Skip to main content

A snowplow clears ramps at Pearson airport in Toronto.J.P. MOCZULSKI

The International Association of Machinists and Aerospace Workers warned Monday of "significant" temporary and permanent jobs losses at Air Canada in 2010.

The union said the layoffs will be the direct result of Transport Canada's approval of the airline's request to lengthen the period between aircraft heavy maintenance checks for the A310 and A320 fleet types.

The employment changes were disclosed at a recent meeting of a union committee with Air Canada and Aveos, the maintenance overhaul company that set up in 2007. It was formerly called Air Canada Technical Services.

"In light of the sacrifices made by our membership in the most recent round of bargaining to keep Air Canada flying, we think the senior management of Air Canada and Aveos are obligated to act on a number of mitigation initiatives we have presented in order to lessen the impact on our members," directing general chairman Chuck Atkinson said in a news release.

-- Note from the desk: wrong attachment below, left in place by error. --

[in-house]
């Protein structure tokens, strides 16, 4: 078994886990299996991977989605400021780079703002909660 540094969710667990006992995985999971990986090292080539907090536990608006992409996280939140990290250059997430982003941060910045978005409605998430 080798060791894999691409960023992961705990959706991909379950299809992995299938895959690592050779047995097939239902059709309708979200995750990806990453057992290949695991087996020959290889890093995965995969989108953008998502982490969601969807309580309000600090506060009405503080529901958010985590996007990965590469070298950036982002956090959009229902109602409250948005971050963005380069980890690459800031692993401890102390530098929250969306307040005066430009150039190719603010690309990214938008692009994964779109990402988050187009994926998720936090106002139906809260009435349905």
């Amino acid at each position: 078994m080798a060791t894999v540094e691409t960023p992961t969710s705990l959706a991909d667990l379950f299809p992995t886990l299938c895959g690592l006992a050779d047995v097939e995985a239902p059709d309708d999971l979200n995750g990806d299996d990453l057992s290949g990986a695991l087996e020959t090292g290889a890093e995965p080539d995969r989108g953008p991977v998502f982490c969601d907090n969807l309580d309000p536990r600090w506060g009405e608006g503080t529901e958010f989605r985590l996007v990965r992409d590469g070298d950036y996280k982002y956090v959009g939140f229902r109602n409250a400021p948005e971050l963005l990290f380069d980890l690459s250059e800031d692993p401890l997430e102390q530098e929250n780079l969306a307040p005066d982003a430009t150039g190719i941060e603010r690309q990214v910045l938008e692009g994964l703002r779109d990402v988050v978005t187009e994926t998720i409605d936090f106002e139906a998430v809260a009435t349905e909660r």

He told the two companies that subcontracting out of any bargaining unit work won't be tolerated when its members are unemployed. It would consider calling upon an arbitrator to protect union jobs.

Mr. Atkinson said it would be premature to disclose the number of jobs that could be affected because discussions are scheduled for early 2010.

However, published reports have suggested that up to 875 jobs could be affected, starting next spring, including 255 in Winnipeg, 415 in Montreal and 205 in Vancouver.

Air Canada, the country's largest airline, is the biggest customer for Aveos Fleet Performance Inc.

IAMAW represents about 3,250 Aveos employees. It is the largest Air Canada union with more than 11,000 members.